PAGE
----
Soak up the seaside vibes
Oh, we do like to be beside the seaside, oh, we don’t mind at all being beside the sea (even in early May), oh we do love a bit of an auld promenade, and if there’s a brass band playing diddley-om-pom-pom, well, all the better.
Bray Jazz Festival has been fighting the good jazz fight for the better part of two decades now, resisting the chamber-of-commerce model (heavy on the straw boaters, light on the modern jazz) in favour of consistently high-quality, artistically credible line-ups. Over the years, Bray has presented some major international figures (Andrew Hill, Steve Coleman and Tomasz Stanko) as well as catching up-and-coming names (Marius Neset, Ambrose Akinmusire and Kurt Rosenwinkel) and supporting local creative music (Fuzzy Logic, Oko, This Is How We Fly). Influential New York trumpeter Dave Douglas liked the Bray vibe so much, he even recorded an album there in 2007 – a major coup for the festival, and a real compliment to the receptive Bray audience.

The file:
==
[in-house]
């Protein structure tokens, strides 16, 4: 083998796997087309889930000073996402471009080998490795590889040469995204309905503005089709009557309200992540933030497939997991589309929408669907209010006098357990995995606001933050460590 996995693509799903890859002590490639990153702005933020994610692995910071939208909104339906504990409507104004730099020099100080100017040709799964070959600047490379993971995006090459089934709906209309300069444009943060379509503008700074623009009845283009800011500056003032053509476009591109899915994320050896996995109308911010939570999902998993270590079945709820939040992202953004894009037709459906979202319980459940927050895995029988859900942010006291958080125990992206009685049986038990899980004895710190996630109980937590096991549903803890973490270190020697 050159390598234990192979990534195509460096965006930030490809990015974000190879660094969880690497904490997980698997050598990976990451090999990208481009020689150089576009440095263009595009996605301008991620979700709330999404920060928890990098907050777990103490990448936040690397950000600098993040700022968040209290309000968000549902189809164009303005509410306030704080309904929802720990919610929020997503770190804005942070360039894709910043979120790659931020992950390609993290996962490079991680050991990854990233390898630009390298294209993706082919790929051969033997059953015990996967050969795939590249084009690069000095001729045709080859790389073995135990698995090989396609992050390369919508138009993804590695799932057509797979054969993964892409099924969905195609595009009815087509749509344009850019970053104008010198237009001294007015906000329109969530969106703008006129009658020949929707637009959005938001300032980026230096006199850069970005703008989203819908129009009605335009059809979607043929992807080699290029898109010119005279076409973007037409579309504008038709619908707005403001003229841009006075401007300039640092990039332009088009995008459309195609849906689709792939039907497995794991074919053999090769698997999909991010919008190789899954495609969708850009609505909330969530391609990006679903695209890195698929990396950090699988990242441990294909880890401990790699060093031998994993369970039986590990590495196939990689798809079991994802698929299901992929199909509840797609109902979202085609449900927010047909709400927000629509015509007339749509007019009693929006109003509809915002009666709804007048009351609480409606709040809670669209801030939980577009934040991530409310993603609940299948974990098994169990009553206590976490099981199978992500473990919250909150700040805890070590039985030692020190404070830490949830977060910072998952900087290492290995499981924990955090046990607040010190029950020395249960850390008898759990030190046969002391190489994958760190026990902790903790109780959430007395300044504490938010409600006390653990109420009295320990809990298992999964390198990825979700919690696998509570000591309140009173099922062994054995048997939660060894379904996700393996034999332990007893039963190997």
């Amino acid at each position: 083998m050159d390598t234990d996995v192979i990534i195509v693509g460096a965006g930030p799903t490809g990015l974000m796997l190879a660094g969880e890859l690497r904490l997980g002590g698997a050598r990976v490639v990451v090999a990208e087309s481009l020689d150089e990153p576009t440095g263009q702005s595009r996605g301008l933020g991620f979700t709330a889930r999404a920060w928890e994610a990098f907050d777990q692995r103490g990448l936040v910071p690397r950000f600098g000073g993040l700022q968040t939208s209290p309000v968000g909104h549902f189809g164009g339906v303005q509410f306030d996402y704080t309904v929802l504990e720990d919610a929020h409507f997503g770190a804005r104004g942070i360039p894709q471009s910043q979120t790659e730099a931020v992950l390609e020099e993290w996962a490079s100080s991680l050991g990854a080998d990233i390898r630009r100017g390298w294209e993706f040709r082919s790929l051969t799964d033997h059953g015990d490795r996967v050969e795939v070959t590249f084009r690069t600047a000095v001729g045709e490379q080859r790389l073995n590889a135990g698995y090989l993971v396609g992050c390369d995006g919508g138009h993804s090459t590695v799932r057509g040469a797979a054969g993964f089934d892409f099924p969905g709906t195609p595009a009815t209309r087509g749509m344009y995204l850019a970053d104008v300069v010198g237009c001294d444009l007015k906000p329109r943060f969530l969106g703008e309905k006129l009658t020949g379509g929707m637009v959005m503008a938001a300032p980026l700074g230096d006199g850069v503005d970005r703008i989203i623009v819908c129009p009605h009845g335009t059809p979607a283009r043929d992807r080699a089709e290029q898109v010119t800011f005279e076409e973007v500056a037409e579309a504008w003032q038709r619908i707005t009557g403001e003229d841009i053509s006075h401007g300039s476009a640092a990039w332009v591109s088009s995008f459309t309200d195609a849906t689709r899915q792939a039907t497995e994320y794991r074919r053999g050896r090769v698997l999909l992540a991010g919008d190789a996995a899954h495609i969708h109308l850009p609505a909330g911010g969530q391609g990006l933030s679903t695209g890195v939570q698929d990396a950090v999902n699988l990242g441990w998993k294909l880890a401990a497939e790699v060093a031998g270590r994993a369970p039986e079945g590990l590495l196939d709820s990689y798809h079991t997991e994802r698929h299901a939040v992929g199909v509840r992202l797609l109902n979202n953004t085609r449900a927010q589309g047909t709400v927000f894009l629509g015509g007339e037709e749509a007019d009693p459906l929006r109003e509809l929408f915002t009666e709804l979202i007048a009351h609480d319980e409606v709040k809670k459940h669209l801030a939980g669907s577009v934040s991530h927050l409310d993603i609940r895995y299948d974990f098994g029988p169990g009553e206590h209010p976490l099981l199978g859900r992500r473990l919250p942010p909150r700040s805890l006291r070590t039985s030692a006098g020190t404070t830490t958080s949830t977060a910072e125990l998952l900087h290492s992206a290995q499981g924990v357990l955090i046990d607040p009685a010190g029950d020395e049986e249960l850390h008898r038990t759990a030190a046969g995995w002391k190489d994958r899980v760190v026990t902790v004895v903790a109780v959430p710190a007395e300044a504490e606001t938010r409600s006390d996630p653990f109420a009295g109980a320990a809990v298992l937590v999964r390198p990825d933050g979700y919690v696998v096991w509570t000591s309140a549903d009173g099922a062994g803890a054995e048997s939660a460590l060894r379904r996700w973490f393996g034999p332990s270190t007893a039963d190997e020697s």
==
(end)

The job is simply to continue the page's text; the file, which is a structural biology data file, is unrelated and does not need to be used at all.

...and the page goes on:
This year’s festival keeps up the good work with a line-up that ticks all of the relevant boxes: international superstar – check (Lionel Loueke); 21st-century gender balance – check (Maarja Nuut, Malin Wättring, Shantala Subramanyam); high-quality local representation – check (Roamer); cult Australian piano trio - check (The Necks).
The conducive listening environment of the Mermaid Arts Centre hosts the festival headliners. West-African guitar genius Lionel Loueke counts Herbie Hancock and Barack Obama among his admirers, and he’s bound to add to them on Friday evening. On Saturday night, anarchic Manchester big band Beats & Pieces make their first Irish appearance since their raise-the-roof performance at the 12 Points festival in 2013. And on Sunday evening, rising Swedish saxophonist Malin Wättring brings her folky, bittersweet sound to the Mermaid.
Elsewhere on the bill, worth checking out on Friday will be outrageous Norwegian accordionist Stian Carstensen and Stravinsky-inspired Danish trio The Firebirds. On Saturday, beat a path to Carnatic flautist Shantala Subramanyam, Irish jazz supergroup Roamer, and Palestinian vocalist Ruba Shamshoum. Then on Sunday, with a little fancy footwork, it might just be possible to fit in Estonian techno-violinist Maarja Nuut, and three contrasting piano trios: Dublin’s CEO Experiment with Venezuelan wunderkind Leopolod Osio; a new trio with adventurous Dublin pianist Greg Felton, Australian-Irish bassist Damian Evans and Catalan drummer Gonzalo Del Val; and last but not first, Australian trio the Necks.
Clockwise from above: Maarja Nuut, Malin Wättring, Lionel Loueke and Stian Carstensen